Doug Leeds has had a bird’ eye view of the creation and development of online search. Before landing at what was then known as AskJeeves, he spent time at Yahoo!’s Overture division, helping to usher in the earliest days of commercial search. In his early days at Ask, he ran the site’s vertical search services, including AskCity, mobile search and news search. And now, as the site’s CEO, he is overseeing its transition from a traditional search engine to a crowdsourced Q&A hub. As the guy the helm of a company trying to find its sweet spot somewhere in the space between social networks and search engines, he has had a front row seat to the commingling of the two channels that both Google and Facebook are now exploring. Leeds spoke to DigiDay about the blurry lines between search and social.
Ask was once thought of as a Google competitor. Why is it so hard to compete directly with Google on search?
I think there are bunch of reasons. Some of them are being looked at by the FTC at the moment. Beyond those, there are brand and distribution advantages that they have, and the paid search marketing that they have is so much more powerful than their next closest competitor. Any place they want to be, they can be built right into the browser; even after fighting so fiercely with Apple, they are still built into Safari. It’s at the point now that, in search, it’s kind of “game over.” And that’s too bad because I think there’s more innovation to be done in search. Google likes to talk about innovating but what they are doing now is nothing compared to what was happening a few years ago.
Lots of companies had Google envy during the rise of search, notably Yahoo and now Microsoft. It seems like Google now has Facebook envy. Is it a mistake for Google to chase after social networking?
Google is a $175 billion company; they are going to have to find growth somewhere. There isn’t a way to be the source of information for all the things that your users are querying about, if you don’t connect in real time. The Web has always been people-powered. It’s just been in stages; people created documents and search engines crawled those documents, But they could never point to a document fast enough and with enough precision to answer all the queries that come to its mailbox. You just can’t create documents fast enough. So you have to link the people who are asking questions with people who have answers but haven’t created the documents yet. That’s the story.
What are the challenges of curating a crowdsourced reference site?
We face some of the same challenges today as we did with the old Web. We just solve them using different techniques. We used to use a page-ranked system that calculated how many inbound links a page had and what the linked text was to that page. This could give you a sense of the authority of the document. This kind of graph doesn’t exist in real time. Now there are social graphs — people use the social signals instead of the linking signals to get relevance, which is what you are looking for. To do that, you need to tap into people’s social experiences. What people are experts in this topic? This comes down to a system that you build to do this; you have algorithms to determine relevance. Correctness is one thing you can determine — you look across multiple sites and multiple people’s answers and start seeing where they agree. Although that’s not always an indication of correctness, more times than not, when you have many people agreeing, it’s likely they are correct. A good example is on Yelp, when you look up a restaurant, there are quick tips at the top of the page, recommending a restaurant that’s known for its good French toast and fresh squeezed orange juice. How do they know? They’ve looked through all that content and they see a lot of people talking about the French toast. You could find one person who spends his life looking at brunch places in San Francisco but it’s more useful to have a plethora of opinions. It’s much more scalable than anything that Quora, for example, is doing. There, there are a few people who know a lot about something. That doesn’t really scale as much as a lot of people who know a little bit about something.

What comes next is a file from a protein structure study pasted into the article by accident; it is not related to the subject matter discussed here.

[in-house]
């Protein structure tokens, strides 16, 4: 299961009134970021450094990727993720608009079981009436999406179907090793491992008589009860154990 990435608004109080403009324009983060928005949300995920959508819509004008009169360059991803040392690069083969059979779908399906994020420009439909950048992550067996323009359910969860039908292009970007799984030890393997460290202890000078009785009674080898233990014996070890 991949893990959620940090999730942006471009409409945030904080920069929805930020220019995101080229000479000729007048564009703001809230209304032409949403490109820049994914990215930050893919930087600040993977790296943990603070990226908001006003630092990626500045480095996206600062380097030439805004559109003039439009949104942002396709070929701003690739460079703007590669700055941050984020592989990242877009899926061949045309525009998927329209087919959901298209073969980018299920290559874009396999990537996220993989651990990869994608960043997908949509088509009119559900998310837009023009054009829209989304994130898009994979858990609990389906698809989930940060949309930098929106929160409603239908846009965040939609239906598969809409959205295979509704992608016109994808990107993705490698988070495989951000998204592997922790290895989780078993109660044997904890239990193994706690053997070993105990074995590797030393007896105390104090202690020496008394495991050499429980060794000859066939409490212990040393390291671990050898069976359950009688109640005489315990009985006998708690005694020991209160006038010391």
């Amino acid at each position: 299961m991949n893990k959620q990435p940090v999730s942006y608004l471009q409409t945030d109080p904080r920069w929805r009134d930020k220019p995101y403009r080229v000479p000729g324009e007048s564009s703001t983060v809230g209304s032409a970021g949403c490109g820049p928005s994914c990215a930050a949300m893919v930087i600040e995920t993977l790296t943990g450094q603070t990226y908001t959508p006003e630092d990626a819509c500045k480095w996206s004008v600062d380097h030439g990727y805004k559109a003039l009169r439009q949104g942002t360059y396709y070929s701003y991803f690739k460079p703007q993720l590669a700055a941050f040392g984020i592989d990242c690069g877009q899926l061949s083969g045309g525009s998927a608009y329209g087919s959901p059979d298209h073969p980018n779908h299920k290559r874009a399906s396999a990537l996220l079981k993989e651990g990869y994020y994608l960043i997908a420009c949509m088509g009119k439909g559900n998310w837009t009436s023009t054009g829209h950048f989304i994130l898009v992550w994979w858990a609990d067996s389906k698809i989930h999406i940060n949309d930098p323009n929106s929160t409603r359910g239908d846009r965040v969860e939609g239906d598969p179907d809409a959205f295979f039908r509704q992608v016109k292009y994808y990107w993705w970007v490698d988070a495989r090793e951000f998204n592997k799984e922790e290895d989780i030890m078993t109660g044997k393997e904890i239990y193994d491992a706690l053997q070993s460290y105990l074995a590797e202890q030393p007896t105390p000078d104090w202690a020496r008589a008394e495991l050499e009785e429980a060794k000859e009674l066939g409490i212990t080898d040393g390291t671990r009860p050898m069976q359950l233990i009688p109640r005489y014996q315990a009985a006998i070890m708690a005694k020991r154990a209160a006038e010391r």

How will the shift in the Web from a desktop experience to a mobile experience alter search?
In two really profound ways, both of which are being worked on. The first way is the form factor. It just doesn’t work for the way we use search: scanning links to try to piece together this jigsaw puzzle. This doesn’t work on a mobile device. The connection speeds are too slow and the screen is too small. You need to get your answer on the first page you see. And we’re beginning to see companies having success on the mobile side getting you an answer on the very first page after you’ve queried, but it’s not quite there. You can see Google doing speech to text. They’ve got a great voice input. They’ve done a great job enabling you to speak your query. But they still give you links in response.
Monetization is the other issue. Search has been the best form of monetization on the Web. Search advertising depends on this model of clicking on a link, going back and clicking on another link. If you move away from this experience, then the whole paid search monetization model isn’t nearly as powerful as it was on the desktop. There will have to be something like key word advertising that adds value, at the same time as creating dollars. There’s nothing like that yet in mobile. It doesn’t exist yet.